The thing is, it’s getting dark and the BOM radar is menacing. We need to set up numerous traps before the storm hits. We are novices but with good guidance we give it a go, traversing the garden in teams.

What does a microbat trap look like? Surprisingly big. Like a panel of chain-link fence, but in place of fencing wire, two delicate screens of fishing line are attached to the metal frame – running vertically, like harp strings. A canvas bag is looped around the base.

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The traps capture the bats in flight, without harming them. The fine wire is difficult to detect so sometimes they fly into it, toppling into the bag below, where they are safe and unable to escape.

Uh oh

The storm finds us just as we finish our setup rounds and it rains suddenly and heavily. Violent wind throws a garden umbrella at the surprised guy next to me. Trees fall. This doesn’t bode well for microbat catching – insects will not be flying about and a smart bat won’t be either.

But nonetheless, after sheltering a few hours in our cosy mess hall, we slip head-torches over hooded raincoats and head out into it to check our traps. After the wait it is Christmas morning-esque – despite the night and the rain we can’t see through. And lo, the first trap we visit houses a tiny dark mass within the white canvas that reveals itself to be a female Gould’s wattled bat. She is so small and unfamiliar. We are thrilled. She’s carefully removed and popped into a little cotton bag, carried proudly and protectively by a volunteer.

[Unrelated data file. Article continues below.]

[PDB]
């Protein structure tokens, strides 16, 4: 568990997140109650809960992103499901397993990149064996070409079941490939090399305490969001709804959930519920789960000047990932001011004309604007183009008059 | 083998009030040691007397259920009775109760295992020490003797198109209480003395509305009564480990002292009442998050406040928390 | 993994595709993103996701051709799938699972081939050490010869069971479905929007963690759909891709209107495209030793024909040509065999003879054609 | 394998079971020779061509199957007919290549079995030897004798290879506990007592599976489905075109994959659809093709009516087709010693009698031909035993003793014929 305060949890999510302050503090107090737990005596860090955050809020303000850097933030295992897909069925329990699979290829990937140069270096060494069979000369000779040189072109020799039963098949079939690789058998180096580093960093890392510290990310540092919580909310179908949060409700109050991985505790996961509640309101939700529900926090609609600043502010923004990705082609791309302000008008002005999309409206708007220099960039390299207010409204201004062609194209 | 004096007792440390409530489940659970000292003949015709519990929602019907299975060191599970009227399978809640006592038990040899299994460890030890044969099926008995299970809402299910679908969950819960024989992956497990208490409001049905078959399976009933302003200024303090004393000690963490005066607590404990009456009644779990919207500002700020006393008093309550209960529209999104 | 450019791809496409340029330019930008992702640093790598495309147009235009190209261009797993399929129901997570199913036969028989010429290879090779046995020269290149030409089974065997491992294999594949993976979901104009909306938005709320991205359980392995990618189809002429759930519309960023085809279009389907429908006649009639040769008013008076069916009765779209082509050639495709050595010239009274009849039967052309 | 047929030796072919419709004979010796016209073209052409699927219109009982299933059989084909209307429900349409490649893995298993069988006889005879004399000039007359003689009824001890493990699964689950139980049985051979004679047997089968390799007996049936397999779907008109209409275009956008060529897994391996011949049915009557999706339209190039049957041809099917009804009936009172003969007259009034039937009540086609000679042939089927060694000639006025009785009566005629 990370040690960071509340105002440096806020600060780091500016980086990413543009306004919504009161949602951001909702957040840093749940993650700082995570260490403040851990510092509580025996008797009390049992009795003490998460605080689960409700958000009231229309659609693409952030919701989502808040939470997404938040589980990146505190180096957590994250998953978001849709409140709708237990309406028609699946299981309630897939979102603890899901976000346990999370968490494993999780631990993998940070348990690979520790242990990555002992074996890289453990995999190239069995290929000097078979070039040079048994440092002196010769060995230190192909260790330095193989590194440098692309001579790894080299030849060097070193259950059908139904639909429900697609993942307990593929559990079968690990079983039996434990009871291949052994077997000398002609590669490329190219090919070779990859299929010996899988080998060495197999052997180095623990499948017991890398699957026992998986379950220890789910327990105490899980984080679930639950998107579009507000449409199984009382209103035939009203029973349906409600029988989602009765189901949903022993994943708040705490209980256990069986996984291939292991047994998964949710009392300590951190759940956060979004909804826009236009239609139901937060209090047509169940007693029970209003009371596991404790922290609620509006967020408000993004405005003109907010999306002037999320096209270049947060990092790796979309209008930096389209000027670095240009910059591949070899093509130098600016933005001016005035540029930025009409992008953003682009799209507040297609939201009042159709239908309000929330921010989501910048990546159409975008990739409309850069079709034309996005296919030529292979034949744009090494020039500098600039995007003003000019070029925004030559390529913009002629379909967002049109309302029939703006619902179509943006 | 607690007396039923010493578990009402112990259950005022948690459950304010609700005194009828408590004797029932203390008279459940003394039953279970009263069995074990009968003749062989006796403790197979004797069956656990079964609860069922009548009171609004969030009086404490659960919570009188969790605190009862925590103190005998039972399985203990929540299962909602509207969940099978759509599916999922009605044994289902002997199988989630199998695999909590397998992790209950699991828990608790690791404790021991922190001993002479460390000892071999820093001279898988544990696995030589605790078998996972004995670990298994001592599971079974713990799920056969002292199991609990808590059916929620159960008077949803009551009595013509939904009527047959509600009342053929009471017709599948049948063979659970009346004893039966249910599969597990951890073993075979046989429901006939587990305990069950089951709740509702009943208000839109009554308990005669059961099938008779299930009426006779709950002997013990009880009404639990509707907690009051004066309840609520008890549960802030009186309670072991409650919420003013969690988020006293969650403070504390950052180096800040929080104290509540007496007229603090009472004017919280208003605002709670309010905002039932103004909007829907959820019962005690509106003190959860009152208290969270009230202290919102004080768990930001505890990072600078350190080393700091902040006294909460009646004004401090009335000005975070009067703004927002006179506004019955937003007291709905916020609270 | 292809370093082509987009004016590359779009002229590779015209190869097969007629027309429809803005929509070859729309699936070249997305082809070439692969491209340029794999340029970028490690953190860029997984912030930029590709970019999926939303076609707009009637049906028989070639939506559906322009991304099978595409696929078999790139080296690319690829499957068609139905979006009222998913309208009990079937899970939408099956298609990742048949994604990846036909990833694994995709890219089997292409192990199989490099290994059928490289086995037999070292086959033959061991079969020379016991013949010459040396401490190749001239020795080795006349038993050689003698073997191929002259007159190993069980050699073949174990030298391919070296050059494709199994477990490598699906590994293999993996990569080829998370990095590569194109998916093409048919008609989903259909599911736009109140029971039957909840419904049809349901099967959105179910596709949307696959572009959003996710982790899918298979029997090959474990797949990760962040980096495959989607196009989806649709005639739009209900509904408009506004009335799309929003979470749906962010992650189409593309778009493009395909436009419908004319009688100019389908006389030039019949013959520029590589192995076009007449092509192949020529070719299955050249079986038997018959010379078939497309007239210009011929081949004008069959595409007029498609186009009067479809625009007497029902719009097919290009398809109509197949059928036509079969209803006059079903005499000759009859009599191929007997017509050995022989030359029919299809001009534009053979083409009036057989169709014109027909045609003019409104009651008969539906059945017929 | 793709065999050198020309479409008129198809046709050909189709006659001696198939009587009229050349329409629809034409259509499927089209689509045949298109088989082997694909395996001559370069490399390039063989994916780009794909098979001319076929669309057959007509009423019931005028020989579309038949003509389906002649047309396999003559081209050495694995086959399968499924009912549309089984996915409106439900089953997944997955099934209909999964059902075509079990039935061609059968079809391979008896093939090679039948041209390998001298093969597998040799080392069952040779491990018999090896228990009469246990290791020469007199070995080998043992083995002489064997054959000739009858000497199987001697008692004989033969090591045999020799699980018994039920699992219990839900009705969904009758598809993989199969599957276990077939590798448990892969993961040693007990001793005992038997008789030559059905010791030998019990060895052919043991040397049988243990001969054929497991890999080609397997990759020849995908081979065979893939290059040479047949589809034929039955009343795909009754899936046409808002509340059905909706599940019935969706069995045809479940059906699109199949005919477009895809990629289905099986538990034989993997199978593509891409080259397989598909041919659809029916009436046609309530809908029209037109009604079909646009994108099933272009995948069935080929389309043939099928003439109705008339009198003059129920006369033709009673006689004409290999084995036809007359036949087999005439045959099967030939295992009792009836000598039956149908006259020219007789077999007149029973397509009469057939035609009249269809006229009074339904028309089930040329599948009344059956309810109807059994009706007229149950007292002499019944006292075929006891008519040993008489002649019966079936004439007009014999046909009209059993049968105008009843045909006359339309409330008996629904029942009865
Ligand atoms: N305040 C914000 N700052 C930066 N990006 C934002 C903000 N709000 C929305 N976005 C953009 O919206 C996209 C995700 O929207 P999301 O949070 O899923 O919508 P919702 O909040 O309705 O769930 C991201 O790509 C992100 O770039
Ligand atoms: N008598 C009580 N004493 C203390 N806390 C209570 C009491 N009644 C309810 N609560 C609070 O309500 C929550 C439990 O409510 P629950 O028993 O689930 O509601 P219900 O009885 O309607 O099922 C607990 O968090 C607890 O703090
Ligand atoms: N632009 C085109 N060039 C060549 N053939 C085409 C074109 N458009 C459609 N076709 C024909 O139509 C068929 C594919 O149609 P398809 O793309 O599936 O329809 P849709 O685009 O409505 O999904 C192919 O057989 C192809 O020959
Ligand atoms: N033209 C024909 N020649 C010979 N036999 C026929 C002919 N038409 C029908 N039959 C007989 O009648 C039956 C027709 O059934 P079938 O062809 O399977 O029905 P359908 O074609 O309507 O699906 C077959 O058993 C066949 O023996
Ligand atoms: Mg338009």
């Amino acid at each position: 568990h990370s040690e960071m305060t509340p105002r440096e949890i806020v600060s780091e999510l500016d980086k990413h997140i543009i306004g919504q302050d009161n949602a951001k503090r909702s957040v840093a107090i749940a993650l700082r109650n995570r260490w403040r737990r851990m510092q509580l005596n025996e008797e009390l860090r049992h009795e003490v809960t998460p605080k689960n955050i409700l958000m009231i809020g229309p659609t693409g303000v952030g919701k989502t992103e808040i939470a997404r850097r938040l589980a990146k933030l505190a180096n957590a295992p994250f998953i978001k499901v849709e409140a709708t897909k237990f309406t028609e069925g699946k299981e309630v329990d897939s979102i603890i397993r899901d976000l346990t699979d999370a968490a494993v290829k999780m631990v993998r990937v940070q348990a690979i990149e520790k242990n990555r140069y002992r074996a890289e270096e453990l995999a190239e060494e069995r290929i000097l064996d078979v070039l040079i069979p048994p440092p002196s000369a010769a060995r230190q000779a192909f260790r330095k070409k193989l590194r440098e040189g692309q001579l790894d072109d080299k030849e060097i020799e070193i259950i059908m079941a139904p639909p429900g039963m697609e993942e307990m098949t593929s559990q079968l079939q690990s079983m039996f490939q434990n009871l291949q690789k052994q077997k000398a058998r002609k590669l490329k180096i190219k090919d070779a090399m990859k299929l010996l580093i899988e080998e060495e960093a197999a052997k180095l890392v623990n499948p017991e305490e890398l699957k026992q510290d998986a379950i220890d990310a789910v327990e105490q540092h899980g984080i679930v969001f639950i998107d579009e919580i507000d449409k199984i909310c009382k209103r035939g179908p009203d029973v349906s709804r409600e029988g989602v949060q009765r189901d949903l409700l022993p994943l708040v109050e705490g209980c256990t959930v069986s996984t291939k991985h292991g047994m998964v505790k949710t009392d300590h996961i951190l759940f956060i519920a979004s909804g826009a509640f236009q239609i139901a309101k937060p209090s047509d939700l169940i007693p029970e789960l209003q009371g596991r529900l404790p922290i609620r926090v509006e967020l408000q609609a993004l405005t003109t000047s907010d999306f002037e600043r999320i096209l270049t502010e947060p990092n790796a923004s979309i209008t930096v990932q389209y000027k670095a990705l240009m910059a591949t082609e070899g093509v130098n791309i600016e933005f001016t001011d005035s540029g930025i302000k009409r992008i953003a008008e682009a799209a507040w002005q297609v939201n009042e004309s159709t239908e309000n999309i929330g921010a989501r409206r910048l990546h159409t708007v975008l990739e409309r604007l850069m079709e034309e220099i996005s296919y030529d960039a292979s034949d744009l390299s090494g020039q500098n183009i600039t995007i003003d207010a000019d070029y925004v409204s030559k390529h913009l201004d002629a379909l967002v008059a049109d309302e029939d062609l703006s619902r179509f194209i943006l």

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We trek the rest of the gardens – through rushing rivulets and past a night wedding in full flight, its guests restricted to a steamed-up plastic marquee, glowing in the gloom – but find no more microbats. On calm nights the researchers might find a dozen, but we will make do with our one.

Finally we meet

Back in our dry abode, our guide tucks the tiny bat’s wings and legs firmly into one hand, her cute/grotesque head protruding. We touch her fur, and gently, her wings, and are in awe. The researchers produce a device that “translates’”echolocation ultrasound signals into frequencies audible to human ears and, when switched on, it reveals that our friend is chirping and chattering like the strangest bird.

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Our little Gould’s, after examination, is determined to be around one-year-old. She has never given birth, and has tiny nipples in her armpits. When she does reproduce, her young will latch onto these as she flies ­­– baby microbats hitching underarm rides. She weighs 13.8 grams. We fix a tiny, barely perceptible band to her arm.

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We sleep after this, drifting off on our stretcher beds to the odd sound of transmitted microbat chatter. Overnight, more soggy trap checks are completed (to no avail), and our girl is released from her warm cotton bag, flying reluctantly home to her roost.

In the morning we eat eggs, then step around storm-felled trees on our way to dismantle the harp traps. A still dawn in the gardens, with the new knowledge of all these little guys hanging out in nooks around us – out of sight, and making a racket we can’t detect. Pretty great.

(Lead image is supplied. All other images are author’s own.)

The writer was a guest of Earthwatch’s Scientist For A Day: Melbourne Microbats expedition. You can use your Qantas points for a range of sustainable activities. Learn more here